Every sport seems to promote a time where their sport has special events – Super Bowl in football, Final Four in basketball, the Indy 500 in racing, etc. Birding is generally considered a sporting event, so why not have a special day or week to promote its best birding time. From my perspective based on my fifty years of practicing the sport of birding, I would say in Texas that time would be between the last few days of April and first few days of May. It is the time when one has the maximum potential to see the most species of birds.

This time slot allows birders to see birds that are permanent residents, summer and winter residents, and the migrating birds passing through our state. The best places to go to see the most species of birds would be all the venues along the Gulf Coast region from Corpus Christi to High Island just up the coast from Galveston. The coastal venues are the places where the tired migrants are making landfall after laborious flights over the Gulf of Mexico. Here the birds pour in in great numbers and try to recoup some of the expended energy they lost during their thirty-hour flights over the Gulf waters.

The single most advantageous event for birders is to be in one of the coastal venues at the time a late cold front passes through the area. The mixing of the cold north air and the warm humid air found along the coast produces violent storms. These storms and the north winds produce very difficult obstacles for small birds weighing only a few ounces. Most birders have great admiration for the birds’ struggle to survive these endurance tests that have been happening over eons of time. The tired birds involved in this weather event literally drop out of the sky in search for a safe port in a grove of trees.

Unless you live on the coast, such an event is a rare opportunity. For us inlanders to observe a fallout, we have to guess where to be at the time of the norther’s passing the coastline. I have never made it, even after trying to get there in time. As soon as the wind direction reverts back to the South or Southeast, the birds are again off to their northern destination. I have been to High Island when the birds were still hanging around waiting for the wind direction to change – the experience is unbelievable with many species perching in the same tree.

For those of us who live hundreds of miles inland, the birds scatter out and do not hang together in flocks. The water birds tend to travel along more eastern flyways and avoid the western areas of Texas, especially in the dryer years when ponds and small reservoirs are dry. By contrast a typical spring day along the Texas coastal areas, it is easy to find a hundred species. To hit the century mark in the Hill Country requires very good planning and lots of visits to different types of habitats. A birder must see a good balance between the various resident groups and a number of migrants passing through the area to succeed.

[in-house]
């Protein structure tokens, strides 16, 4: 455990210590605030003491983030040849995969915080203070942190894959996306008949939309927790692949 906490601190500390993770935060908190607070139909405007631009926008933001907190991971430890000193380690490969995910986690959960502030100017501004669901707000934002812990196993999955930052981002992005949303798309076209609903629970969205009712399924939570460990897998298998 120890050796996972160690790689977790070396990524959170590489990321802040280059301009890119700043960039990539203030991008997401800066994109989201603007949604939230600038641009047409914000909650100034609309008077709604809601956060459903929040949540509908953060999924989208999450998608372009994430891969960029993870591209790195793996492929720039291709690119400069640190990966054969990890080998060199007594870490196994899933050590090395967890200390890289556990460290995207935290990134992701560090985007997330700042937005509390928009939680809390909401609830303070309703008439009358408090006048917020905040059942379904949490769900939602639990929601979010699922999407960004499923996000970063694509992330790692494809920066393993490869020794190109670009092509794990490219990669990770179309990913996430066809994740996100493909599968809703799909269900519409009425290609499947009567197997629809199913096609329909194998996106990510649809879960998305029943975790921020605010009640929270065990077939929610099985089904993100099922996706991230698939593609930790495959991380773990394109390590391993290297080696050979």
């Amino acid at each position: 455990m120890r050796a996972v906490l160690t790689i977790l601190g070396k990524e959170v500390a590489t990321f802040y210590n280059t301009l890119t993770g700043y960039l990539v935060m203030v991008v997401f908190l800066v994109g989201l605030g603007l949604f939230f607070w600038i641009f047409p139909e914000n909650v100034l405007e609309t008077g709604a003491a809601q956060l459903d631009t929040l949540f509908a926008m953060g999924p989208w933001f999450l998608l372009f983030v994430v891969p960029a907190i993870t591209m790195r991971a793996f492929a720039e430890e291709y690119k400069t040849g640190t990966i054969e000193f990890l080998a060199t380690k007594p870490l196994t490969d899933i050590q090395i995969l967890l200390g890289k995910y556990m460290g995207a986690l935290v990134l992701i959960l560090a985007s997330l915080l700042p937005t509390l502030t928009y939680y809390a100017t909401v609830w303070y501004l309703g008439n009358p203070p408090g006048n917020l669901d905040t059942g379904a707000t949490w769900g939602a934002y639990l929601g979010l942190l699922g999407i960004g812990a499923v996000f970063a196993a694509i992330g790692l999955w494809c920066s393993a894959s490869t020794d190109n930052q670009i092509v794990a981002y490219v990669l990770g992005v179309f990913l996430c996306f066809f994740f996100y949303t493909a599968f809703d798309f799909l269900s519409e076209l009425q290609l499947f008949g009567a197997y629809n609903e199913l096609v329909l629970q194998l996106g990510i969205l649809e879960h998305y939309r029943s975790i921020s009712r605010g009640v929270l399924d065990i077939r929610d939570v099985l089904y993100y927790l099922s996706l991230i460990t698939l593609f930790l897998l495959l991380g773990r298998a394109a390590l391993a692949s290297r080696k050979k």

If I had to select an area inland to find one hundred species in one day, I would choose the Junction area. The waste water treatment plant is a great place to begin and hope that a number of wintering ducks and migrating shorebirds are present. The Junction tennis facility off the Menard highway seems to be a good venue for brush country birds. The Texas Tech campus and the South Llano River State Park are excellent places to find both riparian and brush country birds. Easter Pageant Hill and the city park are also places to find good birds. I found 95 species on May1, 2011 in the Junction area and made a return visit through Kerrville to add ten more for a grand total 105 species for the day.

Please remember that Wings Over the Hills Nature Festival is this weekend in Lady Bird Johnson Park in Fredericksburg. I hope you will consider driving over to and joining in on the fun. Greg Miller, of the book and movie, the Big Year will be joining us. Bring your children, or grandchildren, to our children’s activities on Saturday from 10:00AM until 2:00PM. Check our web page, www.wingstx.org, for details of events and activities.

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